Aviation News

April 22, 2011

How the Media Blew That Michelle Obama ‘Close Call’ Story: A Pilot’s Take



US Air Force Boeing C-40B 01-0040 about to touch down at LaGuardia Airport

US Air Force Boeing C-40B (01-0040) about to touch down at LaGuardia Airport. (Photo by Ron Peel)


The media is truly out of hand these days when it comes to aviation incidents. Come to think of it, they over-exaggerate almost everything these days which is why you need to watch the news with a curious eye. Things like severe storms, economic crises and similar large scale events are broadcast every hour as “breaking news” when in fact the world isn’t ending.

Back to the original topic, though. It seems that a military-version Boeing 737 carrying our First Lady was ordered back into the sky after getting a little too close to the aircraft ahead of it, a large C-17 military transport aircraft. The incident has had every media outlet [including our own, admittedly. -Ed] going bananas. Quite frankly, it’s no big deal. It happens all the time. The real page turner would have been, “C-17 lands on runway, Mrs. Obama’s slams into it while rolling out on landing.” But thanks to the professionalism in the control tower and in the cockpit, there was no story; at least there should not have been.

A go-around is simply the act of climbing back up into the air and coming back around for another shot. It is similar to a takeoff procedure, except you are already in the air. The power comes up, the nose comes up, the gear comes up, and then the flaps—you guessed it—come up. This is the equivalent of looking for a parking spot and circling around the block if one isn’t available. As airline pilots and in this case, Mrs. Obama’s pilots, we practice go-arounds every single time we are in the simulator, every six months, for our entire careers. Not only that, but we all did hundreds of them while training as neophyte pilots. (Read my article detailing exactly what happens in the cockpit during a go around.)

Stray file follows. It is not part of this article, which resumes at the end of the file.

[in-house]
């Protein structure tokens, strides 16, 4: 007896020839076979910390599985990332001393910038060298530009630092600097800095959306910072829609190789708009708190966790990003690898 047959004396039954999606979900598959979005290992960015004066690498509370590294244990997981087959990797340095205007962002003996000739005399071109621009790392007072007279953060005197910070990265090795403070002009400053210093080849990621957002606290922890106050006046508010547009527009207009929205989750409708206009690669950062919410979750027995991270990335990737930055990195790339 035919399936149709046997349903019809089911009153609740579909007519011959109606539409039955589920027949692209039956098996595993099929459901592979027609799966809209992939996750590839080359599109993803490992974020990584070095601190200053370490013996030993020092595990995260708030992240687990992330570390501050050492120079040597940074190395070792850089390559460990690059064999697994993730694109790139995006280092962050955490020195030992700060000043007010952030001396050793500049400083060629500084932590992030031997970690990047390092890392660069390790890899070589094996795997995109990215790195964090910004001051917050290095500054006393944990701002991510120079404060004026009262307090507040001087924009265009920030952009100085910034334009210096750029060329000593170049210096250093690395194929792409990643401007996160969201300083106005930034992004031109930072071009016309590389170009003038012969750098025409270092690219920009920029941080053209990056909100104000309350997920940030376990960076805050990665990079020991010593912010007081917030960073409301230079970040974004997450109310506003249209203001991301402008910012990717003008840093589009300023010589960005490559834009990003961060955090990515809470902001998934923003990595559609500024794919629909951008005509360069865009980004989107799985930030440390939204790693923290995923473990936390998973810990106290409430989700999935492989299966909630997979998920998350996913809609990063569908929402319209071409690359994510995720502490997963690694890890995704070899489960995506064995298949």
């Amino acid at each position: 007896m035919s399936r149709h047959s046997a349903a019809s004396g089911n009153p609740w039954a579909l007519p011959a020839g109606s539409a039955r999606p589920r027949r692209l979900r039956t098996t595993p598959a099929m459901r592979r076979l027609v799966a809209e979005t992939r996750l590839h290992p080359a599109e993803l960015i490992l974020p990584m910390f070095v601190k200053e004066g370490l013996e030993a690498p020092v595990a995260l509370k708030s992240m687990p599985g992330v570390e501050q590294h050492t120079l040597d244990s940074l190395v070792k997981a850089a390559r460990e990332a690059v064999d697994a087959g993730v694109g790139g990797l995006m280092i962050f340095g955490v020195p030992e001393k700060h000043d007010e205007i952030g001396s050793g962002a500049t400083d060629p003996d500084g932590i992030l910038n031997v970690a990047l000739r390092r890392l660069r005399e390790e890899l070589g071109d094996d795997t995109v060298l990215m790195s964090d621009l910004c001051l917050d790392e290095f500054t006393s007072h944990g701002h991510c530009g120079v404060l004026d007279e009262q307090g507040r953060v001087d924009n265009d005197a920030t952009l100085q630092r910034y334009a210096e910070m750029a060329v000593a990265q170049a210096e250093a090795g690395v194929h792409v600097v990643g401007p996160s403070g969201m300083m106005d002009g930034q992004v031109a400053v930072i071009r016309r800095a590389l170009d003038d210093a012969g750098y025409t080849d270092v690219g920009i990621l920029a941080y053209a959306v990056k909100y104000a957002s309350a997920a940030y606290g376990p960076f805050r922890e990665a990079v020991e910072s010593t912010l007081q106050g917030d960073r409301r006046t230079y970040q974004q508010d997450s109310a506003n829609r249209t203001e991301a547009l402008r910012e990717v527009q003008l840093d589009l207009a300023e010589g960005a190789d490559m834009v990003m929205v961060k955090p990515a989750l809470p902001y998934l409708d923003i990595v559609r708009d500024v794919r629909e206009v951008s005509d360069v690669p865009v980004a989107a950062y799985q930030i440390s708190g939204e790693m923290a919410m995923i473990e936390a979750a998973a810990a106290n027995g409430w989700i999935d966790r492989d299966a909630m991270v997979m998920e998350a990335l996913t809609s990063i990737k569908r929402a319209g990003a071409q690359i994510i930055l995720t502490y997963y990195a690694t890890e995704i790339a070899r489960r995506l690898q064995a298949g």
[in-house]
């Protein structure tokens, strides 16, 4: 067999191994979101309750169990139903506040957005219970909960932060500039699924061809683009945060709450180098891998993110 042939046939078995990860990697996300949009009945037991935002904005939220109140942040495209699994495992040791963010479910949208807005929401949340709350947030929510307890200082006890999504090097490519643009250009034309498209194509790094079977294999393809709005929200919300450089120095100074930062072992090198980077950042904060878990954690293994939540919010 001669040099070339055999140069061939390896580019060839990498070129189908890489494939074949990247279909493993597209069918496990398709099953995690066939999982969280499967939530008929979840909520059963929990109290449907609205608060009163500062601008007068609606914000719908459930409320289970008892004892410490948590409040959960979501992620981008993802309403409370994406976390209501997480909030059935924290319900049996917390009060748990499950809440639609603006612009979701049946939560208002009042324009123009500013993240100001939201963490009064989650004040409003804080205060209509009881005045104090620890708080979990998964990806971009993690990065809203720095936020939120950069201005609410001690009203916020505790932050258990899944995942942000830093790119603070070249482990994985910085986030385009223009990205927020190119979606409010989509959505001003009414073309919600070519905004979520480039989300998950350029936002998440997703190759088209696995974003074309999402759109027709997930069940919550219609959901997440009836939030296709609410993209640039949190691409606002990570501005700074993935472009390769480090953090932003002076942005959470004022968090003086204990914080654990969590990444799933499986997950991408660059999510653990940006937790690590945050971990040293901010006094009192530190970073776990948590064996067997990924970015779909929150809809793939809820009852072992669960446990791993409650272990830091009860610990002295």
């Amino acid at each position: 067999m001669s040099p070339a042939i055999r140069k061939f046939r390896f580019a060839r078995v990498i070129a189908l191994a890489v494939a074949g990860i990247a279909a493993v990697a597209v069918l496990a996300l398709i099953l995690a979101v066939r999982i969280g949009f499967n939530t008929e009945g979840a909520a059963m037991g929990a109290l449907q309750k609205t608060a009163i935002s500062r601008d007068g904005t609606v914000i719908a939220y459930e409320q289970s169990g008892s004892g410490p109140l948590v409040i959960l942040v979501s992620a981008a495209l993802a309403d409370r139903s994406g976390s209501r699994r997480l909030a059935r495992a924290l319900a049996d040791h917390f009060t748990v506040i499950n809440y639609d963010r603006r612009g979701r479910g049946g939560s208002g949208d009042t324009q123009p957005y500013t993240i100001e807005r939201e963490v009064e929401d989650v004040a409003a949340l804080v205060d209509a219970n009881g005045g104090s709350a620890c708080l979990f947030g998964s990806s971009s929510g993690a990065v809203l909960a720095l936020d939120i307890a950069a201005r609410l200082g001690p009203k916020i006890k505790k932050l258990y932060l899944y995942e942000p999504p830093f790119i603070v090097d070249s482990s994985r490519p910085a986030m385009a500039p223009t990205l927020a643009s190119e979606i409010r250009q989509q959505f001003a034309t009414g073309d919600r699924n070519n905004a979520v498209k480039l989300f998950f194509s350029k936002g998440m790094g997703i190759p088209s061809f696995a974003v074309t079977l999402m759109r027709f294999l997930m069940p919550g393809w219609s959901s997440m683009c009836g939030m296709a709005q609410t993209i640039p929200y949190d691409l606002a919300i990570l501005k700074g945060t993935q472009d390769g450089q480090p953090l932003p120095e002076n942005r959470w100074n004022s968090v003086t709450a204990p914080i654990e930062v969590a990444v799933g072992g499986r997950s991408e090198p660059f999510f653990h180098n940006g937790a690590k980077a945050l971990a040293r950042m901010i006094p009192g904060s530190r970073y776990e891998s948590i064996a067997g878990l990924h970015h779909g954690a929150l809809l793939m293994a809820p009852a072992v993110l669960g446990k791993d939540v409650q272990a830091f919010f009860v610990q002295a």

Most pilots will typically experience this about once a year—and though it’s a serious maneuver that requires precision flying, if you find yourself in the back of an airliner doing a go-around, know that it’s the safest thing you could be doing at that minute. Pilots do not execute go-arounds for fun, they’re done for safety. Thankfully, Mrs. Obama was involved in a go-around and not a headline grabbing incident. Oh, wait.

NYCAviation Columnist Justin Schlechter is a First Officer for a major international airline. You can read more of his writing on his Positive Rate blog.

The opinions expressed in this piece are solely those of the author and not necessarily those of NYCAviation.

About the Author

Justin Schlechter



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  • Just as I (as a pilot) thought. No biggie!

  • Anonymous

    Media likes aircraft incidents because it sells more papers and is always an attention grabber.   I congratulate you for giving us the true story.